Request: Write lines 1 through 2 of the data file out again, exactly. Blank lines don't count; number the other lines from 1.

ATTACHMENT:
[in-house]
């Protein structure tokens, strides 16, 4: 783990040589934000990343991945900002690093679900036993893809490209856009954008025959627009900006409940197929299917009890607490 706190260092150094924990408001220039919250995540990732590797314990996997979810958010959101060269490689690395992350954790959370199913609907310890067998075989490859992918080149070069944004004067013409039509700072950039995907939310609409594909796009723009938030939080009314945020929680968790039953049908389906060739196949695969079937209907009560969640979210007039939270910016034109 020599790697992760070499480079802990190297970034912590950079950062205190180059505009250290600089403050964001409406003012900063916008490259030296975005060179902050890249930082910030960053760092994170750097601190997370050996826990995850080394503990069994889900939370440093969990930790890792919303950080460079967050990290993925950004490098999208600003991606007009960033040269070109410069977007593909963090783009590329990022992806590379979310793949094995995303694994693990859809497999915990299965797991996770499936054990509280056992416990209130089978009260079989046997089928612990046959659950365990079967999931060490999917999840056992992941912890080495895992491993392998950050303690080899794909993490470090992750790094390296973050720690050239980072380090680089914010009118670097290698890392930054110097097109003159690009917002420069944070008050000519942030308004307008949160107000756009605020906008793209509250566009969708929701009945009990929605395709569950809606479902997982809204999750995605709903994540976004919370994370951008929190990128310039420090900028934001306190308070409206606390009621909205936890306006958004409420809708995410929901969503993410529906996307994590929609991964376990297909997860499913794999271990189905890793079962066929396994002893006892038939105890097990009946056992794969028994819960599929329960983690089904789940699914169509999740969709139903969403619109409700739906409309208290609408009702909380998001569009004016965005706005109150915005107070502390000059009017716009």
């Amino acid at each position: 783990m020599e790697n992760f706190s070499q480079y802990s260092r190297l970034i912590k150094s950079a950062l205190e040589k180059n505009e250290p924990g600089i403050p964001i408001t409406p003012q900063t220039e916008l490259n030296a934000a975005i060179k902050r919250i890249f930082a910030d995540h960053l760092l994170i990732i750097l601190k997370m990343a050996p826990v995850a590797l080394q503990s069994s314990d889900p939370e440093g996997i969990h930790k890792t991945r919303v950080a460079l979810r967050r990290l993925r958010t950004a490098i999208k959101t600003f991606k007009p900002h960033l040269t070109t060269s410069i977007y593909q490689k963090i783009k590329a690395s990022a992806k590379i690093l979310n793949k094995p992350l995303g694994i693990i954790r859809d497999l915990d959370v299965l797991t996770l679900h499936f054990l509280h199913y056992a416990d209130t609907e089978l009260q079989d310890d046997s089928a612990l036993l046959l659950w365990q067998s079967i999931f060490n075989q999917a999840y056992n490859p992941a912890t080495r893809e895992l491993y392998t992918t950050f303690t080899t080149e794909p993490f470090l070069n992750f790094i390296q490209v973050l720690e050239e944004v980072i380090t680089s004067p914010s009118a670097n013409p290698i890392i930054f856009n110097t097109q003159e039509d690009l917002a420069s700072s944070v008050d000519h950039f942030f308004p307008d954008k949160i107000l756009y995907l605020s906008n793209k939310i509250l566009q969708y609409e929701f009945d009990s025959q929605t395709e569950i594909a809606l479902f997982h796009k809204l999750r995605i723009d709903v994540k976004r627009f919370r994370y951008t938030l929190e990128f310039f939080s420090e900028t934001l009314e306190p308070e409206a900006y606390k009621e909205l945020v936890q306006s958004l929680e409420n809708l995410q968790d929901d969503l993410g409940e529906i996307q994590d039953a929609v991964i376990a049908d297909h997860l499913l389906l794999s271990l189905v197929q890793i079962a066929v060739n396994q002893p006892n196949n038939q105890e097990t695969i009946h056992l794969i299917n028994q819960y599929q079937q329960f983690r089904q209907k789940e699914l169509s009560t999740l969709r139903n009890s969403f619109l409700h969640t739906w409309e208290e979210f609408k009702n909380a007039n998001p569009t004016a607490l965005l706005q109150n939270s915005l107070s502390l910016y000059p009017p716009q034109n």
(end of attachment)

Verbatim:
[in-house]
């Protein structure tokens, strides 16, 4: 783990040589934000990343991945900002690093679900036993893809490209856009954008025959627009900006409940197929299917009890607490 706190260092150094924990408001220039919250995540990732590797314990996997979810958010959101060269490689690395992350954790959370199913609907310890067998075989490859992918080149070069944004004067013409039509700072950039995907939310609409594909796009723009938030939080009314945020929680968790039953049908389906060739196949695969079937209907009560969640979210007039939270910016034109 020599790697992760070499480079802990190297970034912590950079950062205190180059505009250290600089403050964001409406003012900063916008490259030296975005060179902050890249930082910030960053760092994170750097601190997370050996826990995850080394503990069994889900939370440093969990930790890792919303950080460079967050990290993925950004490098999208600003991606007009960033040269070109410069977007593909963090783009590329990022992806590379979310793949094995995303694994693990859809497999915990299965797991996770499936054990509280056992416990209130089978009260079989046997089928612990046959659950365990079967999931060490999917999840056992992941912890080495895992491993392998950050303690080899794909993490470090992750790094390296973050720690050239980072380090680089914010009118670097290698890392930054110097097109003159690009917002420069944070008050000519942030308004307008949160107000756009605020906008793209509250566009969708929701009945009990929605395709569950809606479902997982809204999750995605709903994540976004919370994370951008929190990128310039420090900028934001306190308070409206606390009621909205936890306006958004409420809708995410929901969503993410529906996307994590929609991964376990297909997860499913794999271990189905890793079962066929396994002893006892038939105890097990009946056992794969028994819960599929329960983690089904789940699914169509999740969709139903969403619109409700739906409309208290609408009702909380998001569009004016965005706005109150915005107070502390000059009017716009």